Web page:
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The Vanderbilt Hustler

The official student newspaper of Vanderbilt University.
Since 1888
The official student newspaper of Vanderbilt University

The Vanderbilt Hustler

The official student newspaper of Vanderbilt University.
The official student newspaper of Vanderbilt University

The Vanderbilt Hustler

The official student newspaper of Vanderbilt University.

Vanderbilt community teams up with nonprofit OneGenAway for food distribution event

Volunteers delivered food to local families to help combat food insecurity in Nashville.
Sam Stubbs
OneGenAway founder and director Chris Whitney at a food distribution event at Fort Negley overflow parking lot, as photographed on Nov. 6, 2021. (Hustler Staff/Sam Stubbs)

On Nov. 6, Vanderbilt’s Division of Government and Community Relations and local nonprofit One Generation Away (OneGenAway) collaborated to distribute food to Nashville-area families experiencing food insecurity. Volunteers gathered in the Fort Negley overflow parking lot in greater Nashville and placed donated food items in families’ vehicles.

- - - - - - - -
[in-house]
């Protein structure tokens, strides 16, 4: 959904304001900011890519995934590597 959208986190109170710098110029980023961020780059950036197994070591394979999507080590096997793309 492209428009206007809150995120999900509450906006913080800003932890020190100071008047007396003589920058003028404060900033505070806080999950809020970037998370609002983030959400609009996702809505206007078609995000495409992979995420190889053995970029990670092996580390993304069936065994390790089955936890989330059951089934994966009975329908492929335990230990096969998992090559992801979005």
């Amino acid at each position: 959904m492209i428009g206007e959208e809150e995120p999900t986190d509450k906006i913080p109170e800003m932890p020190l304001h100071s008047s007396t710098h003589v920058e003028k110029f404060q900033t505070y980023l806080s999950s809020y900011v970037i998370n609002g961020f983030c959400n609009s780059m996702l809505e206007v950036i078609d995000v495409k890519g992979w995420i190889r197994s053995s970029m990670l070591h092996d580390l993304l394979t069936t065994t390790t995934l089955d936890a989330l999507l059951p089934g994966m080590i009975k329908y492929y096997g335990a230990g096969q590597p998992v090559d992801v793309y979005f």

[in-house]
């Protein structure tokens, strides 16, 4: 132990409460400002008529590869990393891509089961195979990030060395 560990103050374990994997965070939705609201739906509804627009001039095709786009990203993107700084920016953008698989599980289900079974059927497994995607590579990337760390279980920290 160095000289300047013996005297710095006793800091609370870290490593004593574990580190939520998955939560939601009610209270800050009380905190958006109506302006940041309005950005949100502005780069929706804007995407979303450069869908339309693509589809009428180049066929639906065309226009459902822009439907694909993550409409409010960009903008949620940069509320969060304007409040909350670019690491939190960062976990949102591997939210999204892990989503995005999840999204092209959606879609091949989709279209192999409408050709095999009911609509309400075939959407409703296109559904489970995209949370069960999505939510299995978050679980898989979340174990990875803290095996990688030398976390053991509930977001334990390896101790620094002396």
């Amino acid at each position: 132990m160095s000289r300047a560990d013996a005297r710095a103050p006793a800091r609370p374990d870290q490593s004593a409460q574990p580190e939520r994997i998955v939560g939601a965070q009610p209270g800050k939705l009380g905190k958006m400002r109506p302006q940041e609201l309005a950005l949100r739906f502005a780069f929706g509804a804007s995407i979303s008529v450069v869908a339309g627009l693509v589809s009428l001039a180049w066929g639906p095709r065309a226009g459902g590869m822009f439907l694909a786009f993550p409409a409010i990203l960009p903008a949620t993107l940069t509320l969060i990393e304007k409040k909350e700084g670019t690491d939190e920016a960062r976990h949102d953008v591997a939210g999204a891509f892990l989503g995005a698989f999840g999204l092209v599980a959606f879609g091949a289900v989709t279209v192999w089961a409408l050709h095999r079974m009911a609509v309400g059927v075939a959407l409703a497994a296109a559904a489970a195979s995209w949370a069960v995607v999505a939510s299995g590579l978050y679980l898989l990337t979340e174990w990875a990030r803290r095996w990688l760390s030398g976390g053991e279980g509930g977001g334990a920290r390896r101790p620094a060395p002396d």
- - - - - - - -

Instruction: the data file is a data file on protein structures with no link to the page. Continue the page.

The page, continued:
Amelia Cephas, a Vanderbilt graduate student, said she appreciated the opportunity to volunteer at the event.

“It was a rewarding experience because I was able to see the smiles on people’s faces,” Cephas said. “I really enjoyed packaging the food and seeing the whole process. I like doing this kind of stuff, giving back.”

Among the other volunteers at the event were representatives from Vanderbilt University Police Department (VUPD) and Vanderbilt Woman’s Club, students in Vanderbilt’s Next Steps program and several other Vanderbilt employees, per Lynn Maddox, program director for community relations at Vanderbilt’s Division of Government and Community Relations. Lydia Howarth, wife of Chancellor Emeritus Nicholas Zeppos and active Vanderbilt community member, was also in attendance.

Maddox reflected on the budding cooperation between Vanderbilt and OneGenAway.

“Vanderbilt University is proud to sponsor two food distributions with OneGenAway: one in the fall, one in the spring. This is the third or fourth one that we’ve done,” Maddox said. “OneGenAway is a great partner because it’s very well organized. It’s a great place for volunteers to come and spend a morning handing out food to people in the neighborhoods around Vanderbilt who live in the food desert that’s nearby.”

Chris Whitney, founder and director of OneGenAway, described the breadth of his nonprofit’s mission and emphasized the urgency of food insecurity issues in Tennessee.

“Hunger is a serious issue that goes on every day. [In Tennessee], one in six children don’t know where their next meal is coming from, one in eight in the general population,” Whitney said. “We know there’s a greater need than food. I’m not worried about bringing [people] into a religion; I just want them to know there’s people that care about their needs.”